The science fiction use of the alien-human interaction always carries the weight of its metaphorical significance. Jonathan Glazer’s appropriation is no exception, and Scarlett Johansson’s seductive foray into humanity allows for some introspective soul searching of our own.
Although there is no explicit mention of the extra- terrestrial, the eerie opening sequence which results in Scarlett Johansson undressing an immobile Scarlett Johansson sets our otherworldly alarm bells ringing. That, and the complete absence of anything resembling a recognisable human emotion. The first half settles into a repetitive pattern as Laura, the alien Scarlett Johansson drives around Glasgow on the lookout for men to lure to her home. What happens then is an eerie sequence in which the house we entered has fallen away and left us in pitch black unfamiliar surroundings, in which Laura glides over what the men sink and disappear into. The uneasy sequences are all set up in the same way and after the initial shock of what takes place, are always accompanied by a feeling of dread, as, by an unfortunate twist of dramatic irony, the audience knows exactly what is about to happen. Completed with a truly enthralling animated sequence, which sets every hair on your body on edge, the whole set up is unsettling, not least because it is jarringly juxtaposed with a world which looks and sounds so familiar. Glazer gives us an alien who shops in Republic and Claire’s Accessories, who offers to drive people to Tesco and who rides the bus. The contrast of the banal and familiar with the extraordinary series of events she causes and the ever present chilling soundtrack creates an atmosphere so mesmerising and strange that for days afterwards it will creep up and tap you on the shoulder.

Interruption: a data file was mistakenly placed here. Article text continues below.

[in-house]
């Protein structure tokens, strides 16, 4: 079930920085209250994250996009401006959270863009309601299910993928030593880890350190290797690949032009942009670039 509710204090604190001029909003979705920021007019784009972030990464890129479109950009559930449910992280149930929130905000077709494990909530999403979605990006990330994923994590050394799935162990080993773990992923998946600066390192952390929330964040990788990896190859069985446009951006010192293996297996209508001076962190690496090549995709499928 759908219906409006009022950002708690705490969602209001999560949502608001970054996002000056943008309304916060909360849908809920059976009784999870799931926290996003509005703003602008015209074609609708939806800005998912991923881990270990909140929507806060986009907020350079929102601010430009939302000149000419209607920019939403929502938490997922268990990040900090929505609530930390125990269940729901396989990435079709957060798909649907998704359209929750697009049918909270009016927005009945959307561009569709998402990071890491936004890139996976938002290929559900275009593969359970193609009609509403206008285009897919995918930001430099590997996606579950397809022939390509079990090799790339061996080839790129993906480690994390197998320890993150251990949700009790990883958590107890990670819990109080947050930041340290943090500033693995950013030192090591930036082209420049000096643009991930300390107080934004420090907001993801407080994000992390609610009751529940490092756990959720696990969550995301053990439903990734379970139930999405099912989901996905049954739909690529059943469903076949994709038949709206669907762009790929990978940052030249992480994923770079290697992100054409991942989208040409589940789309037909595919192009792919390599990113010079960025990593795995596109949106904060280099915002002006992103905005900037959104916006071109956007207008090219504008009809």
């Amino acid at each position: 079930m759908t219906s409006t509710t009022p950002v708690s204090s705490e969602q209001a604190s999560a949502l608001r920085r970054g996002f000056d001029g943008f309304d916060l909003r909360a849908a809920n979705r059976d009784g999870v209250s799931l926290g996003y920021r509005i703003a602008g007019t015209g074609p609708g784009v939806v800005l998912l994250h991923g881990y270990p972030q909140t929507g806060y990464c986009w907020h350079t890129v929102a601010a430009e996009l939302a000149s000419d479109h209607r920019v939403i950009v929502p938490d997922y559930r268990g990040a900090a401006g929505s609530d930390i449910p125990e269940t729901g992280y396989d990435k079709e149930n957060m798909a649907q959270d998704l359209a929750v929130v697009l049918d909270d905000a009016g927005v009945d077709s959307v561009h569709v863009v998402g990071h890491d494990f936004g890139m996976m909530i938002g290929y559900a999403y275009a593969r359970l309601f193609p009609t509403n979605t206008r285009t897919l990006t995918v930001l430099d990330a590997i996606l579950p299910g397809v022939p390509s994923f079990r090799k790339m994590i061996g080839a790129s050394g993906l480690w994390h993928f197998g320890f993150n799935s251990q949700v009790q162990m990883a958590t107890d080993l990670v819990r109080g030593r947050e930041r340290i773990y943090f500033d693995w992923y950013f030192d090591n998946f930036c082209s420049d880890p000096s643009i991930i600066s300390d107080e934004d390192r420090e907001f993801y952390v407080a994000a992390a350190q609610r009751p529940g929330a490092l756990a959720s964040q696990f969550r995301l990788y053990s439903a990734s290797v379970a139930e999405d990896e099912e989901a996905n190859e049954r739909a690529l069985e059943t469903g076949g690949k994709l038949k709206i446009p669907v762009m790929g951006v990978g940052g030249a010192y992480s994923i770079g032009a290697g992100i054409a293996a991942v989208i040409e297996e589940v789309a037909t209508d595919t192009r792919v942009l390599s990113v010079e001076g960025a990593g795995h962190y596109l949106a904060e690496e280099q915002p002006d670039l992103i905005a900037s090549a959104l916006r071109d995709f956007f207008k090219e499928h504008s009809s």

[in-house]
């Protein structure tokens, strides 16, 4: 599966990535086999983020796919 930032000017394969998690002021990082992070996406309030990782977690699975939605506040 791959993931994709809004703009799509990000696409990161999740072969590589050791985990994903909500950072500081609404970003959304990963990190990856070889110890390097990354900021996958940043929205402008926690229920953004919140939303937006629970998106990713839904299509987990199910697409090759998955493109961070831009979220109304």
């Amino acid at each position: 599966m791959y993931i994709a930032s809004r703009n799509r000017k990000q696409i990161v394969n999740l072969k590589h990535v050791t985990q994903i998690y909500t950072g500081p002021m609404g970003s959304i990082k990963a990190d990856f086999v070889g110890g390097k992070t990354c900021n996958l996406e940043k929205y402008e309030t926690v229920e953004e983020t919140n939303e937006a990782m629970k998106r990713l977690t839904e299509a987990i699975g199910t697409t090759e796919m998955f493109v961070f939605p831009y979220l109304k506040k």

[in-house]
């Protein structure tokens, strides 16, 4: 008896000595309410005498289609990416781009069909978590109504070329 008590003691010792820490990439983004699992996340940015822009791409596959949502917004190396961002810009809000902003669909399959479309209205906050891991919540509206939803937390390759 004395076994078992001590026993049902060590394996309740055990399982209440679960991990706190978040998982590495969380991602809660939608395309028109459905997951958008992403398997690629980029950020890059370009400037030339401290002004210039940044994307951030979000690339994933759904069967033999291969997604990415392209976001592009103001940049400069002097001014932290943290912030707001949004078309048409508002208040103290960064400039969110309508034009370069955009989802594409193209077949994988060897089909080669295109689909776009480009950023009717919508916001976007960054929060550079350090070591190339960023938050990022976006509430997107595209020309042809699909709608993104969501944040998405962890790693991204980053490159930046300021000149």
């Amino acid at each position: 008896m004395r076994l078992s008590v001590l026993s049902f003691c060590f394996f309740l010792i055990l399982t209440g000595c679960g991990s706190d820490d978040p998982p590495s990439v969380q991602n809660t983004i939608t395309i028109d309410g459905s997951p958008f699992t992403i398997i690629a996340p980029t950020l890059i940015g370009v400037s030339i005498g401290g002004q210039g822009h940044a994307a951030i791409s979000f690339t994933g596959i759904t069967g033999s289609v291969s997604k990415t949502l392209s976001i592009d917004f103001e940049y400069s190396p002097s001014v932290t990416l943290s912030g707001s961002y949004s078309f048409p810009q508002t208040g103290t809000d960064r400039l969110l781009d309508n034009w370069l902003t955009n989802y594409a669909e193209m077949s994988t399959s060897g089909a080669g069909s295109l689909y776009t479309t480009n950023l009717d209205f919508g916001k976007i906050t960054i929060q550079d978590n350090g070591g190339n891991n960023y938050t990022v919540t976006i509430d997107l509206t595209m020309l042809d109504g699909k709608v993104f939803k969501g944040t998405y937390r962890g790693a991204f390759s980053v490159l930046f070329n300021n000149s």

The second half of the film breaks out of this pattern and after a Lacan style moment in which Laura becomes aware of her own reflection, she abandons the safe haven of her van and the populated city to venture out into the wild Glaswegian countryside on her own. During her incursion into human interaction, she experiences both the best and worst that humanity has to offer. Set against the jaw-dropping backdrop of the natural and sparsely populated landscape, Glazer questions the natural state of mankind as we see Laura fall into situations which both give you hope, and make you despair about the state of man.
Under the Skin belongs to Scarlett Johansson; she carries us through the film and despite the sparse dialogue, has the audience hanging on to her every move. We watch in horror as she lures these men to their desperate fate, but gradually will her to run faster as in the end the roles are reversed and it is she who falls foul of her kindness to strangers. The whole film is a truly immersive experience and the consistent and reoccurring soundtrack never lets up, keeping you constantly on the edge of the confusing awestruck and horrified state that it creates.
Intriguing from start to finish, the film is a dazzling yet unrelenting exploration of everything that it means to be human. Under the Skin reminds you of the power and majesty of a cinematic experience which takes you so far out of yourself that when you look down on a world that you thought you knew so well, it seems very very far away.